A smaller refund can occur when you have income that is not subject to withholding such as self-employment income, interest, dividends, and capital gains. It can also occur if you have reduced your withholding by making adjustments to your W-4.

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Jacob Dayan
CEO and Co-founder of Community Tax and Finance Pal

6. File early and spend responsibly

Stimulus Checks and Tax Returns
If you already received both stimulus checks, then your tax return shouldn’t be affected. However, if you had some substantial changes in 2020 (reduced income, having a baby, etc.) then consider filing as soon as possible to receive the highest amount you can when they send the third stimulus check.

I recommend using your tax refund to pay off debt, boost your savings, or invest in your future. Depending on the amount you receive, you can use that money to really free up your finances so you’re in a better place in the months to come. 2020 was a difficult year for most people, so this is a great opportunity to pay off high interest debts or replenish your emergency fund.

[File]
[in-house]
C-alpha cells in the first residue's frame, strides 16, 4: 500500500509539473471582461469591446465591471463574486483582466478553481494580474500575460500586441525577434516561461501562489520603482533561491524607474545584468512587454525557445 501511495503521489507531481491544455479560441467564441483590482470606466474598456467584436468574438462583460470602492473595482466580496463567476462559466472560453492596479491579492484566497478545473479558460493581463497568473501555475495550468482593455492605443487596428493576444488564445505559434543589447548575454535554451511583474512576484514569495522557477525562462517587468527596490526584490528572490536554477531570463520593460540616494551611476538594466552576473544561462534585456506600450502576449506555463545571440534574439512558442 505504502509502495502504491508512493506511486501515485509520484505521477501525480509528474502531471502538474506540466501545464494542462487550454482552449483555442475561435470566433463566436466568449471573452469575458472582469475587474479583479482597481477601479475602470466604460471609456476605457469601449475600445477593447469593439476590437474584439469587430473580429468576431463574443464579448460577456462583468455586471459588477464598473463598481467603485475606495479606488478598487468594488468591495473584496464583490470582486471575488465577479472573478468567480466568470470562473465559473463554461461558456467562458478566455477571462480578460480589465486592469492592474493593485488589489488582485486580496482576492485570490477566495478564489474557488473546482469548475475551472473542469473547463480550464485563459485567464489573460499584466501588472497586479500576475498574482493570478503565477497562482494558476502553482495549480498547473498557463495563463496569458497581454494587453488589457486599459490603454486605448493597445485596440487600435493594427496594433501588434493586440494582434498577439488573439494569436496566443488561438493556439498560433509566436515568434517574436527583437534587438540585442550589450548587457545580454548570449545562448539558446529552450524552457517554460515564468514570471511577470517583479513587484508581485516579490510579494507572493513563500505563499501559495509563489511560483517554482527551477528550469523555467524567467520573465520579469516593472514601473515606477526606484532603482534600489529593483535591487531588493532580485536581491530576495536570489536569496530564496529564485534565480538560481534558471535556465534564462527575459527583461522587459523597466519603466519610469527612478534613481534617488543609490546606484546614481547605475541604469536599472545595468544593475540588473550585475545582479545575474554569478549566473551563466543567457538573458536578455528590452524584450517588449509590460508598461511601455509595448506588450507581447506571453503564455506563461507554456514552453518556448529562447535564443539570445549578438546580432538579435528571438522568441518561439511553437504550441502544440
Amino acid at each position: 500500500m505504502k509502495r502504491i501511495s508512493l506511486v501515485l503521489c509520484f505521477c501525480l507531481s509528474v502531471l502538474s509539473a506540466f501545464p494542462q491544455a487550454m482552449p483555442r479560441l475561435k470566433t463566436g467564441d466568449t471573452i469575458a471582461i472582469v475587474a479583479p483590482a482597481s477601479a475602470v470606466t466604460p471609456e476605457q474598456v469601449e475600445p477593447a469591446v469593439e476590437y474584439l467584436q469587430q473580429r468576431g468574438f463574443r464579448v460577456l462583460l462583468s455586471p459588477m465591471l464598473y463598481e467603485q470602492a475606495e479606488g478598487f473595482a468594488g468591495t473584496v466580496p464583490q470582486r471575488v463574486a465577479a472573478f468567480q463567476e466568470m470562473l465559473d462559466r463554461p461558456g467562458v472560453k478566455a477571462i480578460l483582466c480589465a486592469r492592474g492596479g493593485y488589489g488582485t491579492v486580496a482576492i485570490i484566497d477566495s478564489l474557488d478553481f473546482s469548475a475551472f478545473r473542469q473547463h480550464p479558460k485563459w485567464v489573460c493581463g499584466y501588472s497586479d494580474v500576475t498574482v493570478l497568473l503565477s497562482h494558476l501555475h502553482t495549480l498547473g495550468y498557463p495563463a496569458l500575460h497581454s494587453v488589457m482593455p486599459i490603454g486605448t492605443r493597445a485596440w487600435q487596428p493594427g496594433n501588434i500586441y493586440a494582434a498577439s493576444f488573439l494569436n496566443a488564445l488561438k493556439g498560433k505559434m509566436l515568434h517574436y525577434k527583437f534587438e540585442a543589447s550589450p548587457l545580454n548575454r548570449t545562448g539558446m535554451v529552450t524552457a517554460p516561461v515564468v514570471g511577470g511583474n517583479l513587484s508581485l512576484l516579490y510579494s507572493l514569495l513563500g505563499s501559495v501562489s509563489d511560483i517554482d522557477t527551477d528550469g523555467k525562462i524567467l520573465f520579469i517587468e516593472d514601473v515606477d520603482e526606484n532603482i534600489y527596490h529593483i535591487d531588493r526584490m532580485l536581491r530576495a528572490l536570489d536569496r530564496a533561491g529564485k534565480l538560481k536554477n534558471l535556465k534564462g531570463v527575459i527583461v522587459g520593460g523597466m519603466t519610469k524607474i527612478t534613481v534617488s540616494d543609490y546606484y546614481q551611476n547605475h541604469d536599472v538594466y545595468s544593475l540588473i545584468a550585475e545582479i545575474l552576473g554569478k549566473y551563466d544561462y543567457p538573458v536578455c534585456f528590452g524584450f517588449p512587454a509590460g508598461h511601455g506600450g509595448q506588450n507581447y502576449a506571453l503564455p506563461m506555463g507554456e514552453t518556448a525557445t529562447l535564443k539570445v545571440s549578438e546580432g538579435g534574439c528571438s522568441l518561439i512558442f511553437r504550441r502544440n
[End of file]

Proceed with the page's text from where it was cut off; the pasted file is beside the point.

Kristen Bolig
Founder at SecurityNerd

7. Review request thoroughly

Since the IRS communicates through the mail, it can be difficult to discern what is and isn’t a scam. Fortunately, few hackers have the skills to successfully imitate the IRS. If you’re issued a letter, it’s a good idea to review how the sender requests payment. The IRS only accepts online payment through their official website and their electronic federal tax payment system. If the sender requests money through another site, it’s a giant red flag.

For media inquiries:

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Allan Givens
Public Relations Manager
203-818-2928
allan.givens@finder.com
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Nicole Gallina
Finance PR Strategist
347-677-4931
ngallina@finder.com